Fats are essential nutrients in our diets. They play a vital role in brain and nerve cell development and children require fats for normal growth. Fat is needed for the absorption of some vitamins (A, D, E and K) and antioxidant compounds found in fruits and vegetables.
Some types of fats found in food:
are mainly found in animal products such as dairy products, meat and lard. Other sources of saturated fat include palm and coconut oil (often used for deep frying), potato chips, biscuits, pastries, cakes, chocolate and fast foods. Saturated fats have been shown to contribute to increased cholesterol levels and poor heart health.
can be found in olives, most nuts, avocados, canola and olive oil.
can be found in sunflower seeds, soy beans, and sesame seeds.
Omega 3 Fatty Acids
there are 2 types of omega 3 fatty acids:
Short Chain: Omega-3 ALA(Alpha-linolenic acid) - is found in canola and linseed (or flaxseed) oils, soybeans and green vegetables.
Long Chain: Omega-3 EPA (Eicosapentaenoic acid) & Omega-3 DHA (Docosahexaenoic acid) –found in oily fish such as salmon, swordfish and tuna. They are the most effective type of Omega 3 for brain and eye development and function.
For more information visit our Omega-3 fatty acids section.
Omega 6 Fats
are found in vegetable oils such as corn, sunflower and cottonseed.
are found in hardened oils and margarines and occur naturally in beef, lamb, butter and dairy products. Artificially produced trans fats have been shown to contribute to increased cholesterol levels and poor heart health.
All fats are equally high in kilojoules, so those who gain weight easily must watch their total fat intake. For optimum health, it is best to consume monounsaturated and polyunsaturated fats in place of saturated and trans fats.
How much fat do you need?
The amount of fat a person needs depends on their age, sex, body size and composition, activity levels, family history and health status. There is strong evidence to suggest that Australians need to reduce the amount of fat in their diets. The Australian Dietary Guidelines recommend that, we should ideally eat a diet low in fat, and particularly low in saturated fat.7 The National Health and Medical Research Council (NHMRC) recommends that less than 30 percent of our total energy (kilojoules) should come from fat with less than 10 percent of energy coming from saturated fat.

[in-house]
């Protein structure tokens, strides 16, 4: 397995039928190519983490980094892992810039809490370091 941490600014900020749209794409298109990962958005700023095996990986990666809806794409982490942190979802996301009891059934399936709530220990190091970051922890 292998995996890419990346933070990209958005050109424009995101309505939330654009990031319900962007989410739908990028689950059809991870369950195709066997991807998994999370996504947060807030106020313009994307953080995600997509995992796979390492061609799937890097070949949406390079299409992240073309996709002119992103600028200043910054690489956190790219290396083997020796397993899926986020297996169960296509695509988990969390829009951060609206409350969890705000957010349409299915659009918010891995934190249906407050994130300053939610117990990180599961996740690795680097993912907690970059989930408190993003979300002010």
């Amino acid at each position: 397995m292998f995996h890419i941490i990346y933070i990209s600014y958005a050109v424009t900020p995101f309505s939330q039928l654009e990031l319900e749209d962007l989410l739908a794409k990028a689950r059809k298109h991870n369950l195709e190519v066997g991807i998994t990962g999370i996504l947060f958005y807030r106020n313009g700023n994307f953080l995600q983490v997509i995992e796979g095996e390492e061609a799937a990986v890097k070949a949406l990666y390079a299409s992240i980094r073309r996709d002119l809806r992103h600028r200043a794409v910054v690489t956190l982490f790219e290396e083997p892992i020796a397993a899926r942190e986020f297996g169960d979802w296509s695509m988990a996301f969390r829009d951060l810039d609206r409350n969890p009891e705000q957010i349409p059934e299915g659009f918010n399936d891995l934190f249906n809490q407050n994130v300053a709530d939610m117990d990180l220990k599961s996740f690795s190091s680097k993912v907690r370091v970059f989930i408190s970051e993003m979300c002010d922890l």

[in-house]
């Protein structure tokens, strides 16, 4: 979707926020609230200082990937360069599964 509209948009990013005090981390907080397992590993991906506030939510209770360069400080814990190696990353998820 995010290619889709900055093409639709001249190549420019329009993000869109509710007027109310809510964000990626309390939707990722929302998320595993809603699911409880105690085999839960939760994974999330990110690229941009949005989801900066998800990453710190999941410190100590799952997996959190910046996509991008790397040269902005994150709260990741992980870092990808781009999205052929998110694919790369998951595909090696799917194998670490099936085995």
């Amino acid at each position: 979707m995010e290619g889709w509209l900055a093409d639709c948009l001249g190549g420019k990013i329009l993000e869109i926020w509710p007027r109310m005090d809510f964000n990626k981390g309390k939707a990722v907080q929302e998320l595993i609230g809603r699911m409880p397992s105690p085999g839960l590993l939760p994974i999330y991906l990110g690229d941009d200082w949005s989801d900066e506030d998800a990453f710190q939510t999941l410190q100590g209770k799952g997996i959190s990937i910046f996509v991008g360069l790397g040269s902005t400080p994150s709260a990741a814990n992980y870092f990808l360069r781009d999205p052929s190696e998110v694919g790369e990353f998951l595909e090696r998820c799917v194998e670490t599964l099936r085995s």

Ref: Department of Health and Ageing; National Health and Medical Research Council: Nutrient Reference Values for Australia and New Zealand including Recommended Dietary Intakes. Commonwealth of Australia 2006.
Ways to reduce saturated and trans fat intake:
Try using avocado on sandwiches with chicken or salad instead of margarine or butter. Avocado's contain approximately 22.6g of fat (mostly monounsaturated) compared with approximately 80.5g of fat from margarine.
Spread light cream cheese on sandwiches or on toast with some jam or honey. Light cream cheese contains about approximately 3 g of fat per tablespoon.
Use ricotta cheese on sandwiches or toast with a sweet or savoury toppings. Ricotta cheese contains about approximately 1.5 to 2.5 g of fat per tablespoon.
Use low fat or skim dairy products.
Consume unsalted nuts as a snack. They contain good oils as opposed to cakes, biscuits and potato chips which are mostly high in saturated fats.